Log in

I forgot my password

Our latest tweets
Free Webmaster ToolsSubmit Express

Arrest Puts Art Theft In Spotligh

Go down

Arrest Puts Art Theft In Spotligh

Post by Mazy on Sat 08 Mar 2014, 05:22

Arrest Puts Art Theft In Spotlight

By Peter Huck
3:05 PM Saturday Feb 22, 2014

Dealer's trade in antiquities prompts harsh questions of museums the world over.

[You must be registered and logged in to see this image.]
George Clooney touched a nerve when he suggested Britain ought to return the Elgin Marbles to Greece. Pictures / AP
Even by the Byzantine standards of global antiquities theft the case of Subhash Kapoor is jaw-dropping.

In January 2012 United States federal agents raided one of the Indian art dealer's storage facilities in Manhattan and seized a cache of Asian antiquities, allegedly stolen and valued at US$10 million ($12 million).

By year's end subsequent raids had netted over US$100 million worth of alleged loot.

By then Kapoor, who had run the Art of the Past Gallery in New York since 1974, had been detained in Germany on an Interpol Red Notice and extradited to India, where he is accused of trafficking illicit artifacts.

Kapoor, 65, is described by the US authorities as "one of the most prolific commodities smugglers in the world." He is accused of selling looted Indian and other artifacts to private collectors and museums worldwide.

Which has an ominous ring, given past scandals when stolen treasures acquired by dubious means have surfaced in prestigious institutions.

Kapoor's clients included the Metropolitan Museum of Art in New York, the Art Institute in Chicago, the Los Angeles County Museum of Art, the National Gallery of Australia (NGA) and the Asian Civilizations Museum in Singapore.

The feds urged the art community to "help us identify artifacts sold or donated by Subhash Kapoor so that we can ensure their legitimacy".

This month the NGA filed a US$5 million lawsuit in Manhattan, alleging Kapoor, his gallery and the gallery manager defrauded the NGA over an 11th century bronze statue of the deity Shiva, stolen from an Indian temple. Meanwhile, the NGA is negotiating with India to return the statue.

[You must be registered and logged in to see this image.]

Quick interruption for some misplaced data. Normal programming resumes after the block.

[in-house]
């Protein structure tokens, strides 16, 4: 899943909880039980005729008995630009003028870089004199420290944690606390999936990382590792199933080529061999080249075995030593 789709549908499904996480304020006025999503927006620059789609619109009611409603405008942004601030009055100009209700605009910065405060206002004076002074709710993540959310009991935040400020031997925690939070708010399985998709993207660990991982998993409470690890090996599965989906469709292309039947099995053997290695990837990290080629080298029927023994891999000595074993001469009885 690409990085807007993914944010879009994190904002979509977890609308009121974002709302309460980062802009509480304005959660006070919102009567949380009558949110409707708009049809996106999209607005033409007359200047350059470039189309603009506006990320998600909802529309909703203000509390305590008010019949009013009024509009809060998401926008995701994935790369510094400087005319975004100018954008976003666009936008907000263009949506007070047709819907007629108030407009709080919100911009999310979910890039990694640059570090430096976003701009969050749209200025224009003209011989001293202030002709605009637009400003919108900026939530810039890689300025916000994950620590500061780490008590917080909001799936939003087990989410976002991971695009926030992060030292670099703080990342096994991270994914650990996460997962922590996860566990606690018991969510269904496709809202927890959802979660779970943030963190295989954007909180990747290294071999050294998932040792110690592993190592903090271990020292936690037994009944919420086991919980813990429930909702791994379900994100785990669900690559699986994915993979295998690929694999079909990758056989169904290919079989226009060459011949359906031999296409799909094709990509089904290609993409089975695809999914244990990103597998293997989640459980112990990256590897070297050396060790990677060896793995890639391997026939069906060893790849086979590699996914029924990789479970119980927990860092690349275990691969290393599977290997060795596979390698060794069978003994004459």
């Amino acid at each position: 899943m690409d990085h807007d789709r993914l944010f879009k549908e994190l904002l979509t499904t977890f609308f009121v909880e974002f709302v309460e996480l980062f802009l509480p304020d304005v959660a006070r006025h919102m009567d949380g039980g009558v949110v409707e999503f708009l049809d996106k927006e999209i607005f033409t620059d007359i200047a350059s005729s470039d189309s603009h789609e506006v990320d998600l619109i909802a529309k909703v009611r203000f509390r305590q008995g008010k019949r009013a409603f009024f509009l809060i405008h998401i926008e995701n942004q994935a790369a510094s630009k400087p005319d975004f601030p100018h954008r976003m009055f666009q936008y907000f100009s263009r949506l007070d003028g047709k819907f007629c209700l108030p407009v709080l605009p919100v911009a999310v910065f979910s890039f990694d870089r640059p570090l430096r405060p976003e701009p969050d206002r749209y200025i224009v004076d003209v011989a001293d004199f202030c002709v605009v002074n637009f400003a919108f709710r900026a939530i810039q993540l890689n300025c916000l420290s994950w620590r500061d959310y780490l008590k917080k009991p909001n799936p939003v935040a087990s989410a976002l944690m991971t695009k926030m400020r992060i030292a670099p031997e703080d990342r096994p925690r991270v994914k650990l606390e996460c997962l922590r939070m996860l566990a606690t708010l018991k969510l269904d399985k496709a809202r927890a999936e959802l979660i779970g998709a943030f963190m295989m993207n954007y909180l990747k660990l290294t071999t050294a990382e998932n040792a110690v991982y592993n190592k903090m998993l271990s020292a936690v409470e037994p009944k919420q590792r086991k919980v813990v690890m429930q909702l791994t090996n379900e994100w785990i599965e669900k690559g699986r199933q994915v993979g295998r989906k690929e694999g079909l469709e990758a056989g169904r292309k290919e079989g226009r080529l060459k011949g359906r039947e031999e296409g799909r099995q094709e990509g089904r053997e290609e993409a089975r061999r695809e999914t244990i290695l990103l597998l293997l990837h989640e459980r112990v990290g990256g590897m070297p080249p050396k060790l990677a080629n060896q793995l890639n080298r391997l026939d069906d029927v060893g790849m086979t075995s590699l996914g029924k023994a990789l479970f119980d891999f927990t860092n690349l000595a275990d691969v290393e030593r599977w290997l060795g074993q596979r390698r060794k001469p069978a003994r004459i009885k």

A lawsuit has been filed over a bronze statue of the deity Shiva.

Aaron Freedman, Art of the Past's manager, pleaded guilty to six charges in New York last December.

Kapoor, the alleged mastermind, was due to go to trial in India this week, charged with stealing 26 idols from Tamil Nadu temples.

He also faces charges in New York County and could be extradited.

Under a 1972 law no art over a century old can be taken from India, to protect the nation's cultural patrimony. This phrase has been cited in numerous criminal cases during the past few decades - the 1970 Unesco Convention on the Protection of Cultural Property is the international legal benchmark - but there are few signs this illicit art trade is abating.

Which begs the question: how much stolen loot sits in museums?

This contentious issue surfaced last week when George Clooney and Bill Murray, stars from The Monuments Men - Hollywood's ripping yarn on efforts to save art treasures from the Nazis - reignited a long-festering dispute by suggesting the British Museum should return the Elgin Marbles to Greece.

The Greeks argue the friezes, removed from the Parthenon in Athens by Lord Elgin in the early 1800s and brought to London, are cultural patrimony. The British insist the artifacts are better cared for in England.

But while the marbles remain an antiquities cause célèbre, acquiring looted treasure to build museum collections is not limited to aristocrats or mass pillagers like Napoleon Bonaparte; the US also has a record of shady deals.

The Archaeological Institute of America estimates 85 to 90 per cent of "classical and certain other artifacts on the market" lack documented provenance. Such figures are hard to prove and archaeologists are usually hostile to the antiquities trade, as looters wreck sites and the historical record. But there is ample proof US museums have been embarrassed.

Last May, the Met announced it will return two large statues, looted from a temple, to Cambodia. The museum insisted such repatriations are unusual, and that "there are no claims at all to speak of in the antiquities field".